Other preferred sensitizers include Rose Bengale, Fluorescein, Eosin Yellow, Eosin Y, Ethyl Eosin, Eosin Bluish, Erythrosin Yellowish Blend, 4',5'-Dibromofluorescein.
The photoinitiator system also includes an electron donor. A wide variety of donors can be used; the donor should be soluble in the monomer, and have good shelf stability. Suitable donors are capable of increasing the speed of cure or depth of cure of a composition upon exposure to light of the desired wavelength. The donor has an oxidation potential greater than zero, and less than or equal to the oxidation potential of p-dimethoxybenzene. Preferable the oxidation potential is between about 0.5 and 1 volts vs. A saturated calomel electrode (S.C.E.). Values may be measured experimentally or obtained from references such as N. L. Weinburg, Ed., Technique of Electroorganic Synthesis Part II Techniques of Chemistry, Vol. V (1975) and the like.
Preferred donors include amines (including aminoaldehydes and aminosilanes), amides (including phosphoramides), ethers (including thioether), ureas (including thioureas), ferrocene, sulfinic acids and their salts, salts of ferrocyanide, ascorbic acid and its salts, dithiocarbamic acid and its salts, salts of xanthates, salts of ethylene diamine tetraacetic acid, and salts of tetraphenylboronic acid. The donor can be unsubstituted or substituted with one or more non-interfering substituents. Particularly preferred donors contain an electron donor atom such as a nitrogen, oxygen, phosphorus, or sulfur atom, and an abstractable hydrogen atom bonded to a carbon or silicon atom alpha to the electron donor atom.
Preferred amine donor compounds include alkyl-, aryl-, alkaryl- and aralkyl-amines such as methylamine, ethylamine, propylamine, butylamine, triethanolamine, amylamine, hexylamine, 2,4-dimethylaniline, 2,3-dimethylaniline, o-, m- and p-toluidine, benzylamine, aminopyridine, N,N'-dimethylethylenediamine, N,N'-diethylethylenediamine, N,N'-dibenzylethylenediamine, N,N'-diethyl-1,3-propanediamine, N,N'-diethyl-2-butene-1,4-diamine, N,N'-dimethyl-1,6-hexanediamine, piperazine, 4,4'-trimethylenedipiperidine, 4,4'-ethylenedipiperidine, p-N,N-dimethyl-aminophenethanol and p-N-dimethylaminobenzonitrile; aminoaldehydes such as p-N,N-dimethylaminobenzaldehyde, p-N,N-diethylaminobenzaldehyde, 9-julolidine carboxaldehyde and 4-morpholinobenzaldehyde; and aminosilanes such as trimethylsilylmorpholine, trimethylsilylpiperidine, bis(dimethylamino)diphenylsilane, tris(dimethylamino)methylsilane, N,N-diethylaminotrimethylsilane, tris(dimethylamino)phenylsilane, tris(methylsilyl)amine, tris(dimethylsilyl)amine, bis(dimethylsilyl)amine, N,N-bis(dimethylsilyl)aniline, N-phenyl-N-dimethylsilylaniline and N,N-dimethyl-N-dimethysilylamine. Tertiary aromatic alkylamines, particularly those having at least one electron-withdrawing group on the aromatic ring, have been found to provide especially good shelf stability. Good shelf stability has also been obtained using amines that are solids at room temperature.
Preferred amide donor compounds include N,N-dimethylacetamide, N,N-diethylacetamide, N-methyl-N-phenylacetamide, hexamethylphosphoramide, hexaethylphosphoramide, hexapropylphosphoramide, trimorpholinophosphine oxide and tripiperidinophosphine oxide.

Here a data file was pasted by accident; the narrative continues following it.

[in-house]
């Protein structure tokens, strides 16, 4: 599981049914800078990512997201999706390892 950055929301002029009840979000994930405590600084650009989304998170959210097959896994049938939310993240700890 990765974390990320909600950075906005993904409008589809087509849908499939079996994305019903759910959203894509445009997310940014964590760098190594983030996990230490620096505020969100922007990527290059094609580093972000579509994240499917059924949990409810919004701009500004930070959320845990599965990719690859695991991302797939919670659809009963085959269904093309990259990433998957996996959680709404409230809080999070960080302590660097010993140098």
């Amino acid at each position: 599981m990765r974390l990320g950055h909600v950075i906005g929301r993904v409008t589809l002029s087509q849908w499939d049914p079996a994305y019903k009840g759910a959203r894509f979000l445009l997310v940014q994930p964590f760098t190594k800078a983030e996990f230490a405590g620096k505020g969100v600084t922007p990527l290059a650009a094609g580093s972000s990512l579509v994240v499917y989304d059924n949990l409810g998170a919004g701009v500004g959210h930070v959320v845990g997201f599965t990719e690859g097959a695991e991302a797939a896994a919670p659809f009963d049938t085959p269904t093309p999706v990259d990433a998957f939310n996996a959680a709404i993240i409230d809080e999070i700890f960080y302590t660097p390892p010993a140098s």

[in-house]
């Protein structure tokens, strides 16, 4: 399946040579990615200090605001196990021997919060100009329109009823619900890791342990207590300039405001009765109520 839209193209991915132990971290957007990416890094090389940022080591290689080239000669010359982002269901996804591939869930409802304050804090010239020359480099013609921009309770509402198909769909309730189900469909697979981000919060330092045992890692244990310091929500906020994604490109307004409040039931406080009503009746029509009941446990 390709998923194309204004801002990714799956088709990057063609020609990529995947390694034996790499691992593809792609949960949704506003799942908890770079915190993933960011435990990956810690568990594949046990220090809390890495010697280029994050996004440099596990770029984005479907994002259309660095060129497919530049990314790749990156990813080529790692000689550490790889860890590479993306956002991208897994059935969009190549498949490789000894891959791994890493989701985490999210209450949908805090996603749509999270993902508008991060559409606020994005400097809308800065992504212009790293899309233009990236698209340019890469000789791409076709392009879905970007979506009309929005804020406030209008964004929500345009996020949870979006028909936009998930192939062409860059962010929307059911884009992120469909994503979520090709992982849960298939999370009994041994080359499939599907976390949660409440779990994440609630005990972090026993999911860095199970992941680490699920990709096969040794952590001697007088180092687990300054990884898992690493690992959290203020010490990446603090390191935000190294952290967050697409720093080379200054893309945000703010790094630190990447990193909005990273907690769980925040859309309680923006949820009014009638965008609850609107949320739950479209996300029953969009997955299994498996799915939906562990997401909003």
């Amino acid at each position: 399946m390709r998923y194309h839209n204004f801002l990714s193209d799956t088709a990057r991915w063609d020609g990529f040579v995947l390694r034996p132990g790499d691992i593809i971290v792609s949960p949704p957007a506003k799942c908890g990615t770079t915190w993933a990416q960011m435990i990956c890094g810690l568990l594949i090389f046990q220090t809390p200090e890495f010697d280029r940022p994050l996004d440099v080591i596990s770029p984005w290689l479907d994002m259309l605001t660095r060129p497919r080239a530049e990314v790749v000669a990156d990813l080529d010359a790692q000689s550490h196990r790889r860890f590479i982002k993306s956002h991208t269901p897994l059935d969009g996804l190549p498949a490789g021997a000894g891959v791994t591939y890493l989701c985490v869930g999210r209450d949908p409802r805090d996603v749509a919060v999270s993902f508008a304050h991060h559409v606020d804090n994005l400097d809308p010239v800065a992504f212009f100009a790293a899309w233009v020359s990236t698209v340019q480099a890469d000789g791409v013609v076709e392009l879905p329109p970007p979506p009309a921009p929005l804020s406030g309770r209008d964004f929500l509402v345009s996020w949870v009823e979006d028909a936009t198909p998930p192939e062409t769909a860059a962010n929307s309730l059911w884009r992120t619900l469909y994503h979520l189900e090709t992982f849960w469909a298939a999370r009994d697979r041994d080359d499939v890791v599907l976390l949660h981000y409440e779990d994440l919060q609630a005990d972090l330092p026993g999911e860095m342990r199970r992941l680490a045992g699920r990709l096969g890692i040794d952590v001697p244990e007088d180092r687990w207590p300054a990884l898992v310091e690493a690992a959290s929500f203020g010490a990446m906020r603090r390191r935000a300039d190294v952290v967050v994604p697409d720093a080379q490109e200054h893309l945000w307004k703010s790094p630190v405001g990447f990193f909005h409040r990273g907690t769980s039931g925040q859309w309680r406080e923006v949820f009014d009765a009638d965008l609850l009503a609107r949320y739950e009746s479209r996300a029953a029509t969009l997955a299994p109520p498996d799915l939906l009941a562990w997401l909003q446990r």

Suitable ether donor compounds include 4,4'-dimethoxybiphenyl, 1,2,4-trimethoxybenzene and 1,2,4,5-tetramethoxybenzene.
Suitable urea donor compounds include N,N'-dimethylurea, N,N-dimethylurea, N',N'-diphenylurea, tetramethylthiourea, tetraethylthiourea, tetra-n-butylthiourea, N,N-di-n-butylthiourea, N,N'-di-n-butylthiourea, N,N-diphenylthiourea and N,N'-diphenyl-N,N'-diethylthiourea.
In one embodiment of the invention, the photoinitiator system is a ternary system, according to U.S. Pat. No. 5,545,676, incorporated herein by reference. In such a three component system, the additional component is a diaryliodonium or sulfonium salt. The salt should also be soluble in the monomer and be shelf stable when dissolved therein in the presence of the sensitizer and donor. Accordingly an election of a particular iodonium or sulfonium salt may depend to some extent on the monomers selected, and the other portions of the photoinitiator system. Such ternary system must contain these three parts; however, it may contain more than one sensitizer or electron donor, if desired.
Useful salts are those disclosed in U.S. Pat. Nos. 3,729,313, 3,741,769, 3,808,006, 4,250,053, and 4,394,403, the iodonium salt portions of the disclosures of which are incorporated herein by reference.
Preferred iodonium salts include diphenyliodonium chloride, diphenyliodonium hexafluorophosphate and diphenyliodonium tetrafluorborate.
Useful sulfonium complex salts are substituted with at least one, and preferably three, aromatic groups. Representative groups are aromatic groups having 4 to 20 carbon atoms and are selected from phenyl, thienyl and furanyl groups. These aromatic groups may optionally have one or more fused benzo rings (e.g., naphthyl and the like; benzothienyl, dibenzothienyl; benzofuranyl, dibenzofuranyl; etc.). Such aromatic groups may also be substituted, if desired, by one or more of the following groups, or by other groups which are essentially non-reactive with other components present in the particular composition in which the complex salt is to be used: halogen, nitro, aryl, ester groups, sulfoester groups, amido groups, carbamyl groups, sulfamyl groups, alkoxy groups, aryl groups, alkyl groups, aryloxy groups alkylsulfonyl groups, arylsulfonyl, perfluoroalkyl groups, and perfluoroalkylsulfonyl groups.